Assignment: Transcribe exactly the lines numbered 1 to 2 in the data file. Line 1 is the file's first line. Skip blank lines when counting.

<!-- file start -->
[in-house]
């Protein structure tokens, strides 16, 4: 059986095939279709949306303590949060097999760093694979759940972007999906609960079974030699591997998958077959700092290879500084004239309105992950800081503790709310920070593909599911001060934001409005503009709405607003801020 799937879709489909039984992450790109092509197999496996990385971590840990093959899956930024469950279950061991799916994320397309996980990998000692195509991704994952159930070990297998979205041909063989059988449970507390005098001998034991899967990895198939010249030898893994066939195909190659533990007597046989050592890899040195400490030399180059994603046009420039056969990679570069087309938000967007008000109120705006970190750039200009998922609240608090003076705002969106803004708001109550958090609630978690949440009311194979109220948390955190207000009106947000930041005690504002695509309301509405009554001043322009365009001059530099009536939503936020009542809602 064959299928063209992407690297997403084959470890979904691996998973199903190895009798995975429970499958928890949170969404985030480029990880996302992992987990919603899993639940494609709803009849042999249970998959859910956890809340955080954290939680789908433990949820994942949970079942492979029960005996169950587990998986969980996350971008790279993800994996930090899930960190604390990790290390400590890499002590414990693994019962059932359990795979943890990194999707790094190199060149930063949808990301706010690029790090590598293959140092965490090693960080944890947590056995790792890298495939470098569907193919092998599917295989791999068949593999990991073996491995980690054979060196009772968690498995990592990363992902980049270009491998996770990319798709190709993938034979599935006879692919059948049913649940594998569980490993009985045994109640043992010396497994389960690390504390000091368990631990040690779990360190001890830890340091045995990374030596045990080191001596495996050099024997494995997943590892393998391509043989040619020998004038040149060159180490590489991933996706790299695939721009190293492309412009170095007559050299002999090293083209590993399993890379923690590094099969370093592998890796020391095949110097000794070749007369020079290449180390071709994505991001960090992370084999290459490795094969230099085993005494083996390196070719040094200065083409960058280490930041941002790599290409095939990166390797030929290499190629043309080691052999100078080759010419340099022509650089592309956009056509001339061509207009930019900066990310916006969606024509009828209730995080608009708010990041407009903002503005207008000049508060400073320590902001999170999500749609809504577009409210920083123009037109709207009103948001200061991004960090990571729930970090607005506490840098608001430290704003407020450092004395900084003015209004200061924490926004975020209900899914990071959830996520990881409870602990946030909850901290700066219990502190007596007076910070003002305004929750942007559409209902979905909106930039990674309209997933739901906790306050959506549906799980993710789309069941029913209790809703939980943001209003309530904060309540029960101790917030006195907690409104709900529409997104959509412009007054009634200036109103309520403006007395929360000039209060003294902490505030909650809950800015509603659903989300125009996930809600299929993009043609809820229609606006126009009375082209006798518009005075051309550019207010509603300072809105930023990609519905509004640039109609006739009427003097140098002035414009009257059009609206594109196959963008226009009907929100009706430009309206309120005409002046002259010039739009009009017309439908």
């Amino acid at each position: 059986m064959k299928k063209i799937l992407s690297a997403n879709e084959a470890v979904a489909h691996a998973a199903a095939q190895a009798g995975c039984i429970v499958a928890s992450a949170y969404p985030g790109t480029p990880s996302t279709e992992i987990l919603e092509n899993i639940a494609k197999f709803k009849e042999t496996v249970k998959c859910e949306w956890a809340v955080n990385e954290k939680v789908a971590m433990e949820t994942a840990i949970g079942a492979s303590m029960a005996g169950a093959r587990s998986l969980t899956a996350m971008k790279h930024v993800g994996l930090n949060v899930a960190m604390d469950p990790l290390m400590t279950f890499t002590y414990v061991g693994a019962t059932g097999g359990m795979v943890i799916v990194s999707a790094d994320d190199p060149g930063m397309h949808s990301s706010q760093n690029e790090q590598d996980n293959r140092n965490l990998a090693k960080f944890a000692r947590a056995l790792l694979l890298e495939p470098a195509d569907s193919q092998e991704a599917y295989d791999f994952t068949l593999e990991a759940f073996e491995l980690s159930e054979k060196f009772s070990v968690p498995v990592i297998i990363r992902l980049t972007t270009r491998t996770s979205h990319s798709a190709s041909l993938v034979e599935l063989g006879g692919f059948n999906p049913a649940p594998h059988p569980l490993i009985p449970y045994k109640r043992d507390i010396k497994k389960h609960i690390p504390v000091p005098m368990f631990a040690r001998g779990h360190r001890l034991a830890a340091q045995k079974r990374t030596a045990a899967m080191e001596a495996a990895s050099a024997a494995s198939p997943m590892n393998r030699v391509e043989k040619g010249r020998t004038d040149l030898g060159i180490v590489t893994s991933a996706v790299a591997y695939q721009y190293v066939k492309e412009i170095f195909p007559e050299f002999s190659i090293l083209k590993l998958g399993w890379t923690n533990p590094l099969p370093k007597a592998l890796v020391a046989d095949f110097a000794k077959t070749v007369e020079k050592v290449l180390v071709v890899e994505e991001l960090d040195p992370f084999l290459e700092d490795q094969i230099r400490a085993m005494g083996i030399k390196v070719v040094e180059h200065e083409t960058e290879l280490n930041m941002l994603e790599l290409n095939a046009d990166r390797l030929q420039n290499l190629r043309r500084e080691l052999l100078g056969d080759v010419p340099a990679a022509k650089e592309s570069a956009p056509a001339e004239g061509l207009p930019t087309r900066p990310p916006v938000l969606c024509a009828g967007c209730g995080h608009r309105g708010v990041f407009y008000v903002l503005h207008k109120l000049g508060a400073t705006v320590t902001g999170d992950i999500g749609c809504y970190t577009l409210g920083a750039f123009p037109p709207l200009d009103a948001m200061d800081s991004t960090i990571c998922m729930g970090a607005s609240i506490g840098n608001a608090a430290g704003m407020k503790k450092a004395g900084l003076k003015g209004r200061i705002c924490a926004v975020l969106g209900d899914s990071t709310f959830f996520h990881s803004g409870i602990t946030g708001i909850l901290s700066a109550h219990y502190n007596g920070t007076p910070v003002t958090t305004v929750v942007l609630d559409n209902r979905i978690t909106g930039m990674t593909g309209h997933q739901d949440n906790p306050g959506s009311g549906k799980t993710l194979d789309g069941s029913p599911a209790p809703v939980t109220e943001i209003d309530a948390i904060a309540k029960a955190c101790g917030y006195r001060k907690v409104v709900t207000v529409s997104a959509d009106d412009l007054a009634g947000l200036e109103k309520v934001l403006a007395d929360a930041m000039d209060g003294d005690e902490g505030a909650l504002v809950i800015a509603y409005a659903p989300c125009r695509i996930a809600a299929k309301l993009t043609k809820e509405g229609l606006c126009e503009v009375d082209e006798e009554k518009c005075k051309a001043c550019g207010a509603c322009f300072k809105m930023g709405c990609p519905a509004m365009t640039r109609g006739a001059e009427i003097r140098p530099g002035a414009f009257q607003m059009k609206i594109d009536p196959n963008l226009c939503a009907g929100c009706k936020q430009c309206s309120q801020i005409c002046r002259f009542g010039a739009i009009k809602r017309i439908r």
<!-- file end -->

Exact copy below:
[in-house]
């Protein structure tokens, strides 16, 4: 059986095939279709949306303590949060097999760093694979759940972007999906609960079974030699591997998958077959700092290879500084004239309105992950800081503790709310920070593909599911001060934001409005503009709405607003801020 799937879709489909039984992450790109092509197999496996990385971590840990093959899956930024469950279950061991799916994320397309996980990998000692195509991704994952159930070990297998979205041909063989059988449970507390005098001998034991899967990895198939010249030898893994066939195909190659533990007597046989050592890899040195400490030399180059994603046009420039056969990679570069087309938000967007008000109120705006970190750039200009998922609240608090003076705002969106803004708001109550958090609630978690949440009311194979109220948390955190207000009106947000930041005690504002695509309301509405009554001043322009365009001059530099009536939503936020009542809602 064959299928063209992407690297997403084959470890979904691996998973199903190895009798995975429970499958928890949170969404985030480029990880996302992992987990919603899993639940494609709803009849042999249970998959859910956890809340955080954290939680789908433990949820994942949970079942492979029960005996169950587990998986969980996350971008790279993800994996930090899930960190604390990790290390400590890499002590414990693994019962059932359990795979943890990194999707790094190199060149930063949808990301706010690029790090590598293959140092965490090693960080944890947590056995790792890298495939470098569907193919092998599917295989791999068949593999990991073996491995980690054979060196009772968690498995990592990363992902980049270009491998996770990319798709190709993938034979599935006879692919059948049913649940594998569980490993009985045994109640043992010396497994389960690390504390000091368990631990040690779990360190001890830890340091045995990374030596045990080191001596495996050099024997494995997943590892393998391509043989040619020998004038040149060159180490590489991933996706790299695939721009190293492309412009170095007559050299002999090293083209590993399993890379923690590094099969370093592998890796020391095949110097000794070749007369020079290449180390071709994505991001960090992370084999290459490795094969230099085993005494083996390196070719040094200065083409960058280490930041941002790599290409095939990166390797030929290499190629043309080691052999100078080759010419340099022509650089592309956009056509001339061509207009930019900066990310916006969606024509009828209730995080608009708010990041407009903002503005207008000049508060400073320590902001999170999500749609809504577009409210920083123009037109709207009103948001200061991004960090990571729930970090607005506490840098608001430290704003407020450092004395900084003015209004200061924490926004975020209900899914990071959830996520990881409870602990946030909850901290700066219990502190007596007076910070003002305004929750942007559409209902979905909106930039990674309209997933739901906790306050959506549906799980993710789309069941029913209790809703939980943001209003309530904060309540029960101790917030006195907690409104709900529409997104959509412009007054009634200036109103309520403006007395929360000039209060003294902490505030909650809950800015509603659903989300125009996930809600299929993009043609809820229609606006126009009375082209006798518009005075051309550019207010509603300072809105930023990609519905509004640039109609006739009427003097140098002035414009009257059009609206594109196959963008226009009907929100009706430009309206309120005409002046002259010039739009009009017309439908």